For the better part of the past century, it was the urban centres in Alberta who attracted the lion's share of development in the Peace Country. A couple of decades ago that began to change. Rural municipalities have now taken a more active role in developing their lands...and I can't blame them. Every municipality wants to provide the best services possible while keeping taxes as low as they can. To do this, we compete with each other to attract development in order to increase our tax base and achieve economies of scale.
So what, Rory? Municipalities all over the world compete with one another. What's the problem?
What's the Problem?
Anywhere there is competition, I believe all the competitors need to be playing on an even playing field. The problem is that in Alberta, this is not the case. The problem is exacerbated in the Grande Prairie region.
Right now, the County has an upper hand when it comes to attracting development. There are several reasons for this:
- Availability of land
- Location of land
- Development costs
- Property taxes
Availability of Land
Quite simply, the County has large swaths of land that they can allow to develop which the urban centres do not. This has given them the flexibility to offer a wide variety of development options, in a number of places.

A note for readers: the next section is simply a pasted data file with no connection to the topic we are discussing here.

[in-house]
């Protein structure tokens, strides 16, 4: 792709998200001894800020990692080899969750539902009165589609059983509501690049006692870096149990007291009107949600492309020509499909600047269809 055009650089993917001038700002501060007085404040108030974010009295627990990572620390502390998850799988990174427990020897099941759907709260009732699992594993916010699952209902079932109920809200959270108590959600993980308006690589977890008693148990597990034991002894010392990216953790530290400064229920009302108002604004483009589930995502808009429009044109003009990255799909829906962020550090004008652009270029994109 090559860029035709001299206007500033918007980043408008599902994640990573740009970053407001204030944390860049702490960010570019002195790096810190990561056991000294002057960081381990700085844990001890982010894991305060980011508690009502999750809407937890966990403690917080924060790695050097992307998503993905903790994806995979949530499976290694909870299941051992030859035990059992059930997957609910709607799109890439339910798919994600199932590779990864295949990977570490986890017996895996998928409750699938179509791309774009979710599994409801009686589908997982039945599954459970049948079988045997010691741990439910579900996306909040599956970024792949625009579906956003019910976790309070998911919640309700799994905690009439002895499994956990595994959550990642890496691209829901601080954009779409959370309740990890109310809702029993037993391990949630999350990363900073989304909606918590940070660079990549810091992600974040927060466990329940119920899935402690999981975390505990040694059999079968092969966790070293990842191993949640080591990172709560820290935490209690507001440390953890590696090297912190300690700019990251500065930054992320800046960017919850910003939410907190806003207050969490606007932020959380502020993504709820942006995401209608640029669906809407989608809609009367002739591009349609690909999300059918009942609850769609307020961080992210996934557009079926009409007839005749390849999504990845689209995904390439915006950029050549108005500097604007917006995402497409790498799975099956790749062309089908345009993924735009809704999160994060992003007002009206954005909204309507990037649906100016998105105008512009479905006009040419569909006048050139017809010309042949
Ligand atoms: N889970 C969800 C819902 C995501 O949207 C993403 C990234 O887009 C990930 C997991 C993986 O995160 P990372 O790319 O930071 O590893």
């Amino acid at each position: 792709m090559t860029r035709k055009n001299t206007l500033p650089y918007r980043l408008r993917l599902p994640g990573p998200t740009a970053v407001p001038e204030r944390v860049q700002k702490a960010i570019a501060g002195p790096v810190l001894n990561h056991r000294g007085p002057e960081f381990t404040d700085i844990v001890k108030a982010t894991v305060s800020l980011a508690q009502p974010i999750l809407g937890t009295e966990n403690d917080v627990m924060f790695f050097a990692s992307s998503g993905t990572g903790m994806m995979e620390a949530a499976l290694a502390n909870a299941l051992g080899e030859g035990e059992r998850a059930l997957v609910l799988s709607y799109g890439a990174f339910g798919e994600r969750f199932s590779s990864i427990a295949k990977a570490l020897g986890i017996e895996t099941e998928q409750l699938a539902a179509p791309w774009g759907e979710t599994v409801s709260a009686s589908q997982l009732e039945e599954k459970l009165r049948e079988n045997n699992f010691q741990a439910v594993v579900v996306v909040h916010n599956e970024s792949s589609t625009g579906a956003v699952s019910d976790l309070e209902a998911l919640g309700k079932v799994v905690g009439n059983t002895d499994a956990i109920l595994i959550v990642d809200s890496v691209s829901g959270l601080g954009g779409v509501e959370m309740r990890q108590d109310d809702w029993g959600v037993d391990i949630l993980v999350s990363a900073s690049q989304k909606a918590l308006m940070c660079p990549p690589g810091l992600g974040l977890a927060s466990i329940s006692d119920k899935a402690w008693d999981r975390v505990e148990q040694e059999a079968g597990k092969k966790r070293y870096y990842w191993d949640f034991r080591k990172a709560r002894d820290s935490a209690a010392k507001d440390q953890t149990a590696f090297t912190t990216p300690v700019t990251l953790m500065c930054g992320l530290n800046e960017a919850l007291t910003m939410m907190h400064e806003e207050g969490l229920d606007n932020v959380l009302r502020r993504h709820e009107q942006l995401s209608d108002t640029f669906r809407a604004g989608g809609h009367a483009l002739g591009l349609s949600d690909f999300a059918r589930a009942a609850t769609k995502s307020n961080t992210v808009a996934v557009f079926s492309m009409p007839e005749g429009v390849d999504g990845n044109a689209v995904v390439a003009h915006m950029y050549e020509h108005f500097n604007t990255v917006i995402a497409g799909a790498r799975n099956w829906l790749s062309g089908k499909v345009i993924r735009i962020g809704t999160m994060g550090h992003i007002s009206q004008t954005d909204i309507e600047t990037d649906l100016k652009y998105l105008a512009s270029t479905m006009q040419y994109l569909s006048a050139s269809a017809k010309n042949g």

Location of Land
Proximity to key transportation corridors is a prime factor for industrial and commercial development. Proximity to major service centres is another key factor. The County is in a position where they can capitalize on both. And they have. You can find many industrial/commercial developments surrounding the City along every major roadway.
The County has traditionally had lower development standards than the City which cost developers less. The City has brought some of our standards in line with the County to be more competitive. For example, sidewalks are no longer required in rural industrial areas. On others, we have chosen to not lower our standards, particularly on the engineering side. We feel that our higher standards (for road composition for example) will ensure longer-term value for the City and taxpayers (because it'll be taxpayers on the hook when the roads start to crumble).
While there may still be areas that we can relax standards, there are others where we feel the race to the bottom for short-term gain is ill-advised.
The County is able to offer lower property tax rates than the urban municipalities. Obviously, this provides an incentive to develop there.
So why are the City's taxes higher? You could go with the oft-heard response that City Councillors all spend like drunken sailors...but I like to think that the answer is a little more nuanced than that.
So does the City spend more? Well yes, it did spend about $288 million more than the County between 2009 and 2012. But how does that break down per person? Over that time period, the City spent about $9,400 per City resident while the County spent $11,200 per County resident.